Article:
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    I don't know if it is true that "companies would not be spending that money if a successful over the counter product existed." Over the counter plant based enzymes can't be patented so often they have to isolate the components to make a drug that can make money. There are ton of prescription and over the counter medications that are based on the active ingredient is a herb or supplement that is isolated. For instance Deplin, a drug for depression, is just a form of folate you can buy as a supplement. The supplement existed before Deplin made it a pharmaceutical. The company that makes deplin just did the research studies to prove it worked. So, just to reiterated, companies do take products that already exist and make them drugs to bring to mainstream markets. Great article. Thanks.

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    Anecdotally, Gluten Defense has helped our family suffer less from contamination issues when eating out. Of course it doesn't let you go and knowingly eat gluten, it's not claiming to do that and anyone who does that is just silly. We know the only treatment is a life-long gluten free diet. But in terms of minimizing discomfort when you want to go out for a meal with friends or something, I think it's helpful.

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    Good article, Jeff. I actually take the digestive enzymes from Enzymedica currently for regular meals, but I too find the idea of digesting the gluten enzymes to be a BAD thing to market. Not only does this give those of us with celiac the false impression that it is safe to consume some wheat again, but at best this product would help ease symptoms of "accidental" glutening through cross contamination and what not.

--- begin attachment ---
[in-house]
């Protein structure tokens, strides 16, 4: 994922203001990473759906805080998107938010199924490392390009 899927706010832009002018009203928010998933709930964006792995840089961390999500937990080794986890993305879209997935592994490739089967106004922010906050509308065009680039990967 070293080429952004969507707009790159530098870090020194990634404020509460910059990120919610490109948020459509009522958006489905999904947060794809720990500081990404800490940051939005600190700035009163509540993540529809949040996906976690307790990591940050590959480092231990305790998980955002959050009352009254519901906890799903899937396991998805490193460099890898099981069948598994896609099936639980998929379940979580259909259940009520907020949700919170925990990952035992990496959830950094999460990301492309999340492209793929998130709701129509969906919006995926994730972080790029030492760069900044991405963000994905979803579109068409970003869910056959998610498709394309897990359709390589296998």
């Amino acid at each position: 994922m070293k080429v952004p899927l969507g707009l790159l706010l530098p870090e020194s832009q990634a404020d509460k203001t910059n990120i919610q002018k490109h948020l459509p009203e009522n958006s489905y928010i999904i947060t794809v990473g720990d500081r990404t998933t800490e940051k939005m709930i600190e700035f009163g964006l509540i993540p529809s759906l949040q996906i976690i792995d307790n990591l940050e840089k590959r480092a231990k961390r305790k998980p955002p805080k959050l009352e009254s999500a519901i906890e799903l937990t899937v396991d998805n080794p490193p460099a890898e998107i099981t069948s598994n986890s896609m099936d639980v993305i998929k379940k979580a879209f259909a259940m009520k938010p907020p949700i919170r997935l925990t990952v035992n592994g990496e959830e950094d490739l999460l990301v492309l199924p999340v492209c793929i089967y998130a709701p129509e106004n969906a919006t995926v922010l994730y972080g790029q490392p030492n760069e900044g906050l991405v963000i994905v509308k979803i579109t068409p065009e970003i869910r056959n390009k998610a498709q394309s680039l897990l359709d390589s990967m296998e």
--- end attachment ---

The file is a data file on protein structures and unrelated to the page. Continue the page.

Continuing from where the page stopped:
I wish America in general would get off of the "wheat, corn, and soy or bust" mentality that leads to these kinds of product developments for Celiac's. Sure, I'm sure most of us are crying on the inside with the loss of wheat (2 years gluten free myself), but after all we're forced to learn when trying to heal we know how unhealthy wheat can be.

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    I keep some of the supplements in my purse and take some if I think there might be a chance I was exposed to gluten accidentally. I figure, what the heck, it might help, who knows? I would never purposefully eat gluten and then try to counter it with these products, though.

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    All I can say is that my husband has not had his biopsy yet, so unsure if celiac, but he DEFINITELY has a gluten intolerance. He has used Gluten-ese when he has consumed accidental gluten (a contaminated food), and if he takes it at the first sign of problems - as soon as he realizes there is an issue - the symptoms quickly subside. I am not saying that damage wasn't done, but he believes that it helps minimize it. He now also takes it if we go out to eat. He will still order gluten free foods, but this helps him in case of cross-contamination, which seems to happen more often than not in restaurants....